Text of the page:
How one software company overhauled its old school vibe.

Following Volusion’s brand redesign from conception to implementation.

Adam Dutton
May 15, 2017 · 10 min read

Volusion has a long and vibrant history as one of the top ecommerce software websites on the web. We were created in 1999 by web designer Kevin Sproles, who was just 16 and working out of his parents’ house. Since then we’ve never been an average company…but in late 2016 we realized that our site was looking decidedly average. As designers we felt like our old brand was not very well developed or clear, and was lacking in personality. We knew that we could improve the brand and website to attract our ideal customer.

Volusion’s existing logo and homepage.

So we decided to totally revamp our website and brand, primarily to attract new merchants and help foster the talents of amazing ecommerce founders. Additionally, we wanted to create a more fresh look that could easily grow and develop with our current and future customers.

Getting Started

Our homepage redesign kickoff was in early November 2016. The first goal was to explore new layout and styling options, and to then user test them. By narrowing the design focus down to just the homepage we were able to explore a larger variety of options in a two month period.

The initial redesign process was pretty straightforward for a few weeks. We met once a week to review various homepage designs, gather feedback and share user testing results. Eventually each designer came up with their own concept for the homepage.

Concepts from different designers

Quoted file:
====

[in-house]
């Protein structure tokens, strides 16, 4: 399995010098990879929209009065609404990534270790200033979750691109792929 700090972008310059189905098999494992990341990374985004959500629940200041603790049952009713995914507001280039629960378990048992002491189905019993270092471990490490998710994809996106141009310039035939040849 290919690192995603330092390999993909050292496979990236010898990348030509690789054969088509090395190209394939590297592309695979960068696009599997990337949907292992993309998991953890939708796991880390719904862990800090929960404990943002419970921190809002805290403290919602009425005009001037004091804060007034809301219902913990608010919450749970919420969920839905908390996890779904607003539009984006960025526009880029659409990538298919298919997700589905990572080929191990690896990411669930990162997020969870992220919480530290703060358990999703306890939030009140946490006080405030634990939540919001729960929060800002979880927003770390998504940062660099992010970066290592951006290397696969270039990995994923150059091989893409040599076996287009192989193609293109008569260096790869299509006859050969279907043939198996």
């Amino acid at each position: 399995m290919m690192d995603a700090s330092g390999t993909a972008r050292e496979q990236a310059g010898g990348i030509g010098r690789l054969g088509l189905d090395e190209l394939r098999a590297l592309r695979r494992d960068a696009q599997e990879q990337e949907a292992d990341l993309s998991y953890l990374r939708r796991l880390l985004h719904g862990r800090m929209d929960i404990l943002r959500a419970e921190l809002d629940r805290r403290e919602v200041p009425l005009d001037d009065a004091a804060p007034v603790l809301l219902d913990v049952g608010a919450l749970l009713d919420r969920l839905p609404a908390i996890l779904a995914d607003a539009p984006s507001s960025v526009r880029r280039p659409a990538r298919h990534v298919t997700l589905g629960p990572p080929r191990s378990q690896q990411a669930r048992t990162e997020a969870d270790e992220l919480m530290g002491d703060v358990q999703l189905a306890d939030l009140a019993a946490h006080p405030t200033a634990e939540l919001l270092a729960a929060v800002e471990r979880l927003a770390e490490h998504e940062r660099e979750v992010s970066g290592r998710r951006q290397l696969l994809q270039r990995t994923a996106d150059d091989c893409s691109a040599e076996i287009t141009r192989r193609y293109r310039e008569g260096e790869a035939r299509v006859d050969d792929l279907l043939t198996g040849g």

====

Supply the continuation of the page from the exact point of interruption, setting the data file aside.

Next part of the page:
There were no restrictions on the design process; we wanted to give everyone creative freedom. However, we did keep in mind our main homepage goal: introducing new customers to Volusion and enticing them to sign up for a free trial.

Next Steps

Missing something?

Creating a Fresh Logo

To create a fresh logo, we looped in the same designers that participated in the homepage redesign, and once again everyone developed their own concepts. We also put up an ideation board where the rebrand team posted their contributions, which was placed in the office lounge for all employees to see. This corresponded with a public Slack channel called #rebrand-feedback, where we encouraged any and all opinions about the logo concepts.

Collaborative Design

Every Medium post needs a shot of Post-its on a wall, right?

We believe in sharing openly and being transparent (it’s actually one of the tenants of our Culture Code), which is why we had everyone contribute ideas related to Volusion and what we do for our customers. Additionally, it was interesting to see the symbolism that non-design teams suggested, with everything from light bulbs and plants to eagles and tacos.

At the same time we revealed our design team logo ideas to the entire company, and it was a total learning experience. In fact, a number of the logos that were popular with designers did not resonate with the rest of the employees. This wasn’t discouraging; it was actually interesting to get input from people who thought differently, and it motivated us to reach out and explore other options. We learned a lot by being transparent and opening ourselves up to feedback.

Changing Direction

With a new team on our side, we came up with twenty main attributes to describe Volusion, and for each attribute we had five supporting descriptions. It was at this step is when the concept of a prism first came to light. (Pun intended.) We narrowed the list down to our top five favorite attributes, and Ramotion sent us back basic sketch ideas.

A refreshingly diverse selection of sketches

We set an aggressive timeline for logo completion in under a month, which meant we were both getting daily updates from the Ramotion team and giving daily feedback. Even though we had a time crunch, within two weeks we were able to narrow down our ideas to a few unique concepts.